• From Akin GumpPolicymakers Focusing in on Artificial Intelligence. “Following a series of recent events involving policymakers from Trump’s Administration and Capitol Hill, artificial intelligence (AI) was the second hottest topic in D.C.”

 

  • From Haynes and Boone:’s Stephanie Sivinski in Law 360: 4 Ways Advances in AI Could Challenge Patent Law.  “Looking further into the future of AI, it is becoming plausible that a machine could devise an invention without any direct input from humans. That would probably not be a physical object, but perhaps a suggestion for a new chemical compound or an optimized method of medical treatment. Recognizing the AI as the inventor of the technology could put patent law into uncharted territory….”

 

  • Insurance (UK): Consumers Increasingly Happy to Let AI & Robots Sort Out Claims. A survey of 2000 consumers in the UK is discussed here.

 

  • Here’s an interesting 14-minute podcast from Above the Law: Managing A Law Firm Right Requires A Good Map. “Data analytics are essential for the successful law firm.”

 

  • From Pinset Masons‘ Out-Law.com: CMA (the UK’s Competition and Markets Authority): collusion could be addressed with personalised pricing. “The risk of businesses colluding with one another over the price of goods and services would diminish if there was extensive use of personalised pricing algorithms in digital markets….”

 

  • Roman V. Yampolskiy of the University of Louisville: AI Systems Could be Able to Own Property, Sue, Hire Lawyers and Enjoy Freedom of Speech. “Humans aren’t the only people in society at least according to the law. In the U.S., corporations have been given rights of free speech and religion. Some natural features also have person-like rights. But both of those required changes to the legal system. A new argument has laid a path for artificial intelligence systems to be recognized as people too without any legislation, court rulings or other revisions to existing law.” “Those human figureheads could be used to expand corporate rights or even establish new rights specific to artificial intelligence systems expanding the threats to humanity even more.” Much more here.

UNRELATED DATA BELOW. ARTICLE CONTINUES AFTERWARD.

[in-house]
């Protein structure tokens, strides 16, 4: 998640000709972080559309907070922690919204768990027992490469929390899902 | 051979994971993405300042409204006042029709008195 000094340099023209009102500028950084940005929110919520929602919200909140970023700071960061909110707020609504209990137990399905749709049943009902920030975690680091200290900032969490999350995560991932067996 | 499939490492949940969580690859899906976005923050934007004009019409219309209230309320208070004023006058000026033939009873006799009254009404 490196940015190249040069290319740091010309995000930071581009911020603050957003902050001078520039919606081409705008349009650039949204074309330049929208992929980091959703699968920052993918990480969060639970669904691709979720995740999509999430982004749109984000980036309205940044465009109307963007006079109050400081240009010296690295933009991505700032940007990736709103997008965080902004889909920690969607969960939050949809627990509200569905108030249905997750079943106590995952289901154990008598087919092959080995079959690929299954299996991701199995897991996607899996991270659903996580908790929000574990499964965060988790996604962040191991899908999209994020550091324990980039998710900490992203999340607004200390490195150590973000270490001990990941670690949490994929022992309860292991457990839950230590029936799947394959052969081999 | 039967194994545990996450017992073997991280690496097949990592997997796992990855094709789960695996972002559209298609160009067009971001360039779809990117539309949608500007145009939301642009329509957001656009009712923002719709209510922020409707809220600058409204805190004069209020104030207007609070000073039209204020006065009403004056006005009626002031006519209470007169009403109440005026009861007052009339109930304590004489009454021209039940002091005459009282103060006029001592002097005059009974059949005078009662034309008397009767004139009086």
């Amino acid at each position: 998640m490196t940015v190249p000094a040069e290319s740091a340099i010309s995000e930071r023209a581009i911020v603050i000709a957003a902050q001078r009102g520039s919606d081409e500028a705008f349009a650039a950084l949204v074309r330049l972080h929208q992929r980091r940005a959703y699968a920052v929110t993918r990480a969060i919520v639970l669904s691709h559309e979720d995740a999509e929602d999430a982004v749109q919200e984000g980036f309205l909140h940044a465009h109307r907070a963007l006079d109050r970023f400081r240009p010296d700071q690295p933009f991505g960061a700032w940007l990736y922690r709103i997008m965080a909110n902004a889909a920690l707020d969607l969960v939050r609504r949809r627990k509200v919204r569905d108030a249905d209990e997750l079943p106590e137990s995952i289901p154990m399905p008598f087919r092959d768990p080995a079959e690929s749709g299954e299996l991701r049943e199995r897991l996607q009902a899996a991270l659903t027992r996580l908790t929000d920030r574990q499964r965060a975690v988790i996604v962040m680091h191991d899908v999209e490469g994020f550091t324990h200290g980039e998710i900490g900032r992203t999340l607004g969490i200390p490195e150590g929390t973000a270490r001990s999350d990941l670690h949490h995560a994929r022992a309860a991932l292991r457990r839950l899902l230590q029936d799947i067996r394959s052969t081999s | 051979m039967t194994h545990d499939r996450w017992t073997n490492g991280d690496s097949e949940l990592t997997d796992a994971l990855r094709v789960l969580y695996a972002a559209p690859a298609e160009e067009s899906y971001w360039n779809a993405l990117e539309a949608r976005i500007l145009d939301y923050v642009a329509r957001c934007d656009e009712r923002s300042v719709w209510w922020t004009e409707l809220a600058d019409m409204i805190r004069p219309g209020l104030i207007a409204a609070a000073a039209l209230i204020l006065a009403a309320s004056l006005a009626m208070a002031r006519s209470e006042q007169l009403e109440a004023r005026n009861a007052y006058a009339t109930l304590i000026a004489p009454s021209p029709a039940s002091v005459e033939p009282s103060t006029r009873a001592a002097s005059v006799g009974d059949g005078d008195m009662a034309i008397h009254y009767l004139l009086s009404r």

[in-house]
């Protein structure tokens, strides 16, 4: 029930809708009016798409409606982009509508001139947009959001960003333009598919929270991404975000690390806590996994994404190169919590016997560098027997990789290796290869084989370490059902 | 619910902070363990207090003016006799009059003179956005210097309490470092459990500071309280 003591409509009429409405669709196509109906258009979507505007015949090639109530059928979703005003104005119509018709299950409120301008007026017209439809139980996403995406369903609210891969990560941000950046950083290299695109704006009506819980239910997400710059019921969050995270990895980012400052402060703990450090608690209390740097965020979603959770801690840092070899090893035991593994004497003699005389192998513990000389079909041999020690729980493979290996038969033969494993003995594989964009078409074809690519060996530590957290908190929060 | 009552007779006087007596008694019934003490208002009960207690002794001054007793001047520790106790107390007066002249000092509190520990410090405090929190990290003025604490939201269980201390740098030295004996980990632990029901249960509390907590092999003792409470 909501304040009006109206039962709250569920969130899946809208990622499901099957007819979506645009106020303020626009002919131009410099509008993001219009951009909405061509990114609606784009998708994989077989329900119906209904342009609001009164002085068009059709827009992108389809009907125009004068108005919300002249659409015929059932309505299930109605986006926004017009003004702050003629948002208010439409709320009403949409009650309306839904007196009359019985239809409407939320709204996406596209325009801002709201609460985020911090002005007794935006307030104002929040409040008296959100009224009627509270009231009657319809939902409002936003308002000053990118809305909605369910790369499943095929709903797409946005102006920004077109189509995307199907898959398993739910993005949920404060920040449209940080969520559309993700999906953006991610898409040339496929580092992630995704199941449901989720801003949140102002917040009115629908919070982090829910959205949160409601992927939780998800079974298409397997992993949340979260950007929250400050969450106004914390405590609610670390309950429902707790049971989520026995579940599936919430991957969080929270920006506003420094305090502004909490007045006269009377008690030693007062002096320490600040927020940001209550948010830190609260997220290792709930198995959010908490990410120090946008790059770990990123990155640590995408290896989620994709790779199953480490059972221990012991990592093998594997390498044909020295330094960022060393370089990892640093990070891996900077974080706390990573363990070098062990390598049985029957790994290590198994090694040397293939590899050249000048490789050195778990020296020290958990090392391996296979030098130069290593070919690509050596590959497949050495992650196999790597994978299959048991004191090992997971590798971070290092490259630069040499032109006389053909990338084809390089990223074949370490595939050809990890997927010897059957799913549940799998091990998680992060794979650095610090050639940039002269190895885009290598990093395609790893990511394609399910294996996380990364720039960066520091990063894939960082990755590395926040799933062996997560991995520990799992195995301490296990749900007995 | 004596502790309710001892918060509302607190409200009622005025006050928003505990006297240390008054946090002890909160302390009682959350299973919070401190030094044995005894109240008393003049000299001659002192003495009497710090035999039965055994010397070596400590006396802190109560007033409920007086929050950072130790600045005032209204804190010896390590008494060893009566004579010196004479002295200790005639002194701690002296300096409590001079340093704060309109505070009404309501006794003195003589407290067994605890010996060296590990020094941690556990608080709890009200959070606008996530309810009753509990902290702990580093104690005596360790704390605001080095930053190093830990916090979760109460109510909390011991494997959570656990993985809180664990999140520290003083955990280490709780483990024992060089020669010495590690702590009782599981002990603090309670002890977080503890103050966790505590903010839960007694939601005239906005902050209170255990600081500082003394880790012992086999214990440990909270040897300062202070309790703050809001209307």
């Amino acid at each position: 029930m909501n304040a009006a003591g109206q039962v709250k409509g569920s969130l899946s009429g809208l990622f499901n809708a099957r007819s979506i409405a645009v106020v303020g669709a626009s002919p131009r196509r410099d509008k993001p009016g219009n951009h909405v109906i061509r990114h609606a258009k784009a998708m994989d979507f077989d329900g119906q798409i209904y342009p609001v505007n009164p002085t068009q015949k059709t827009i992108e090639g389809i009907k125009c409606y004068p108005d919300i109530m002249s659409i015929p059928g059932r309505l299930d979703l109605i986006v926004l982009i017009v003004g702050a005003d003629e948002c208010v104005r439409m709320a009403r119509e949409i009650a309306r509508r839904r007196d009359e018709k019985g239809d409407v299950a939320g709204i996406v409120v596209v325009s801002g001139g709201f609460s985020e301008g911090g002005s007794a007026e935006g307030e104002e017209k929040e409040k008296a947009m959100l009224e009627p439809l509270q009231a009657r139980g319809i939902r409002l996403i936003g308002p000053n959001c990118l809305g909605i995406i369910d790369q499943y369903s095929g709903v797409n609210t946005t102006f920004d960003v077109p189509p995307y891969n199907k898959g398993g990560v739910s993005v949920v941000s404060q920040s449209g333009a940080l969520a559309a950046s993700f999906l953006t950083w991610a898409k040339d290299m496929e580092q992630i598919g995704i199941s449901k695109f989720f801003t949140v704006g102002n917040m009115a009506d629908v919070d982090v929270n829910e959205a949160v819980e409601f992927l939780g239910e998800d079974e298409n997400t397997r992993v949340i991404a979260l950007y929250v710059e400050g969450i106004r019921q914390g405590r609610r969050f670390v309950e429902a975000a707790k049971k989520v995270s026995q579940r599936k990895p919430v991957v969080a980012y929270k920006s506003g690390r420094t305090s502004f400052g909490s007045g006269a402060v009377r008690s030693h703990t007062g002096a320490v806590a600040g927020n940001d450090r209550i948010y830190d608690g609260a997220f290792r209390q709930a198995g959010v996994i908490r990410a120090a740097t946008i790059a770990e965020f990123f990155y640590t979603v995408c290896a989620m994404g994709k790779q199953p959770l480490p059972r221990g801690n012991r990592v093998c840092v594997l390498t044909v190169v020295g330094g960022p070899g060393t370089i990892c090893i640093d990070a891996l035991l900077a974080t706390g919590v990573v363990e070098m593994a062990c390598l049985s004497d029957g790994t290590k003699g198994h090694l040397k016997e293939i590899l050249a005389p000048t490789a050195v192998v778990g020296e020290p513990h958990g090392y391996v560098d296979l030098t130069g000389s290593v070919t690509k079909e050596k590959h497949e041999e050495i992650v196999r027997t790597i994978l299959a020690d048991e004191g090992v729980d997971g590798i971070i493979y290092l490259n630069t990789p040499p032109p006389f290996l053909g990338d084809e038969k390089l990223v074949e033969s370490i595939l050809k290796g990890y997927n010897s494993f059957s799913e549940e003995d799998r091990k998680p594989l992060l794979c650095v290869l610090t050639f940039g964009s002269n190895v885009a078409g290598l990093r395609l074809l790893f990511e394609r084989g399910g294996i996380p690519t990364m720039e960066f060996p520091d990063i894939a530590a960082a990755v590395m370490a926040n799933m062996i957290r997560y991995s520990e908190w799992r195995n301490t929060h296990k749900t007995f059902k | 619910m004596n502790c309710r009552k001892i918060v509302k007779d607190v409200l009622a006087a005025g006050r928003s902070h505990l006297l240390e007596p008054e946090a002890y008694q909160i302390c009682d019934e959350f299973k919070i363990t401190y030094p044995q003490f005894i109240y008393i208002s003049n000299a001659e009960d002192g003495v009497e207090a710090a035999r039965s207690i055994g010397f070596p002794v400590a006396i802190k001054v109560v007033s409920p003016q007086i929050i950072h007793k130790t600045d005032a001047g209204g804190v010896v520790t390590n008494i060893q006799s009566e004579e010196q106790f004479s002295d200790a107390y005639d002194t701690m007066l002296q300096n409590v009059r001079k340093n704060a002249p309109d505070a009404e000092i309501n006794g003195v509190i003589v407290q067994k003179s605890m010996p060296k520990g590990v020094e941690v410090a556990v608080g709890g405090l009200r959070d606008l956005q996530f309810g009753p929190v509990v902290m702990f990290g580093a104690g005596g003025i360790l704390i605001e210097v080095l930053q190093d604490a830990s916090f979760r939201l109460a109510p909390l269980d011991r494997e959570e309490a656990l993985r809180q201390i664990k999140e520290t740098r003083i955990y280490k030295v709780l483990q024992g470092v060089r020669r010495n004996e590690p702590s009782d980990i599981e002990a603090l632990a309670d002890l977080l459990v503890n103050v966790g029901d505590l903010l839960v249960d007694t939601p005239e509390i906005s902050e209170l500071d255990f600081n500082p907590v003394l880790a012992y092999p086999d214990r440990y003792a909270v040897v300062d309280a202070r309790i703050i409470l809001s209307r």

• Gibson Dunn’s H. Mark LyonClaudia M. BarrettFrances Annika Smithson and Ryan K. Iwahashi posted this lengthy, scholarly piece: Artificial Intelligence and Autonomous Systems Legal Update (3Q18). “We are pleased to provide the following update on recent legal developments in the areas of artificial intelligence, machine learning, and autonomous systems (or “AI” for short), and their implications for companies developing or using products based on these technologies.”

 

  • From The Indian ExpressPM Narendra Modi: ‘Artificial intelligence, blockchain to change nature of jobs’. “…(A)rtificial intelligence, machine learning, blockchain, and big data, can take India to new heights of development and improve people’s quality of life. Our diversity, our demographic potential, fast-growing market size and digital infrastructure has potential to make India a global hub for research and implementation,….”